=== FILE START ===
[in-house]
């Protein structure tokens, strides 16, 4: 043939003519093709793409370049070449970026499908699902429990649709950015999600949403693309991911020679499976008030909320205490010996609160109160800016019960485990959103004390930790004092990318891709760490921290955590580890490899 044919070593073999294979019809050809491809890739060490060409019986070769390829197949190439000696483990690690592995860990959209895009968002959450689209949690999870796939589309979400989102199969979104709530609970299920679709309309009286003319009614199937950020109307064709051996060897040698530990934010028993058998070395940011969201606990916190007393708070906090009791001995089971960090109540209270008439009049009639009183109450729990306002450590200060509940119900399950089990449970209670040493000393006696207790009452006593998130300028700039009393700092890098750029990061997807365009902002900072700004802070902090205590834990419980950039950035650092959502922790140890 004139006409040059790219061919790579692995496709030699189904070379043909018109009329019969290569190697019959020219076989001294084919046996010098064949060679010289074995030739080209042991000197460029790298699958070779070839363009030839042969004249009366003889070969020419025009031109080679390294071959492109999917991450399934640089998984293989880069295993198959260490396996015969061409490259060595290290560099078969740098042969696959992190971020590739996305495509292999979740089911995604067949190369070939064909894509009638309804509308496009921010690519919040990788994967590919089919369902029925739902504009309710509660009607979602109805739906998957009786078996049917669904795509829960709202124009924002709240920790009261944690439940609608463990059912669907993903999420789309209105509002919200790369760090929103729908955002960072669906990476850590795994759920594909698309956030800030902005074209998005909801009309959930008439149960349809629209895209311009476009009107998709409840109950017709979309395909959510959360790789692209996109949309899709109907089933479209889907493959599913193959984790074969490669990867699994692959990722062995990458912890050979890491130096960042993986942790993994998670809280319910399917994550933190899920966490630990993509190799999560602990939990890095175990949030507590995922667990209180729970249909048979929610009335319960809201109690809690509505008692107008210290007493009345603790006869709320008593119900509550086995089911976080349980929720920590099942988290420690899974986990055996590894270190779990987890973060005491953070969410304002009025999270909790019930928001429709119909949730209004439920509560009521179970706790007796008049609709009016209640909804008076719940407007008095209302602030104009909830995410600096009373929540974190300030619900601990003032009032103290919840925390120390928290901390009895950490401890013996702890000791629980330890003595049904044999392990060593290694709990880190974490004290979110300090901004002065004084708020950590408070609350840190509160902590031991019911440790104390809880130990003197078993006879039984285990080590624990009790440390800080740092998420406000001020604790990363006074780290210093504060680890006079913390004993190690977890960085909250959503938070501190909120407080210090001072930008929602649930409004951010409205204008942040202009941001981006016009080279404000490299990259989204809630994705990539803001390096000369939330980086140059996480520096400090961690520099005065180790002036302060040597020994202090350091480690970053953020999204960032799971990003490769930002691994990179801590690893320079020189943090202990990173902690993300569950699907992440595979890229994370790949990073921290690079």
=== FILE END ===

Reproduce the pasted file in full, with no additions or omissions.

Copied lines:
[in-house]
């Protein structure tokens, strides 16, 4: 043939003519093709793409370049070449970026499908699902429990649709950015999600949403693309991911020679499976008030909320205490010996609160109160800016019960485990959103004390930790004092990318891709760490921290955590580890490899 044919070593073999294979019809050809491809890739060490060409019986070769390829197949190439000696483990690690592995860990959209895009968002959450689209949690999870796939589309979400989102199969979104709530609970299920679709309309009286003319009614199937950020109307064709051996060897040698530990934010028993058998070395940011969201606990916190007393708070906090009791001995089971960090109540209270008439009049009639009183109450729990306002450590200060509940119900399950089990449970209670040493000393006696207790009452006593998130300028700039009393700092890098750029990061997807365009902002900072700004802070902090205590834990419980950039950035650092959502922790140890 004139006409040059790219061919790579692995496709030699189904070379043909018109009329019969290569190697019959020219076989001294084919046996010098064949060679010289074995030739080209042991000197460029790298699958070779070839363009030839042969004249009366003889070969020419025009031109080679390294071959492109999917991450399934640089998984293989880069295993198959260490396996015969061409490259060595290290560099078969740098042969696959992190971020590739996305495509292999979740089911995604067949190369070939064909894509009638309804509308496009921010690519919040990788994967590919089919369902029925739902504009309710509660009607979602109805739906998957009786078996049917669904795509829960709202124009924002709240920790009261944690439940609608463990059912669907993903999420789309209105509002919200790369760090929103729908955002960072669906990476850590795994759920594909698309956030800030902005074209998005909801009309959930008439149960349809629209895209311009476009009107998709409840109950017709979309395909959510959360790789692209996109949309899709109907089933479209889907493959599913193959984790074969490669990867699994692959990722062995990458912890050979890491130096960042993986942790993994998670809280319910399917994550933190899920966490630990993509190799999560602990939990890095175990949030507590995922667990209180729970249909048979929610009335319960809201109690809690509505008692107008210290007493009345603790006869709320008593119900509550086995089911976080349980929720920590099942988290420690899974986990055996590894270190779990987890973060005491953070969410304002009025999270909790019930928001429709119909949730209004439920509560009521179970706790007796008049609709009016209640909804008076719940407007008095209302602030104009909830995410600096009373929540974190300030619900601990003032009032103290919840925390120390928290901390009895950490401890013996702890000791629980330890003595049904044999392990060593290694709990880190974490004290979110300090901004002065004084708020950590408070609350840190509160902590031991019911440790104390809880130990003197078993006879039984285990080590624990009790440390800080740092998420406000001020604790990363006074780290210093504060680890006079913390004993190690977890960085909250959503938070501190909120407080210090001072930008929602649930409004951010409205204008942040202009941001981006016009080279404000490299990259989204809630994705990539803001390096000369939330980086140059996480520096400090961690520099005065180790002036302060040597020994202090350091480690970053953020999204960032799971990003490769930002691994990179801590690893320079020189943090202990990173902690993300569950699907992440595979890229994370790949990073921290690079």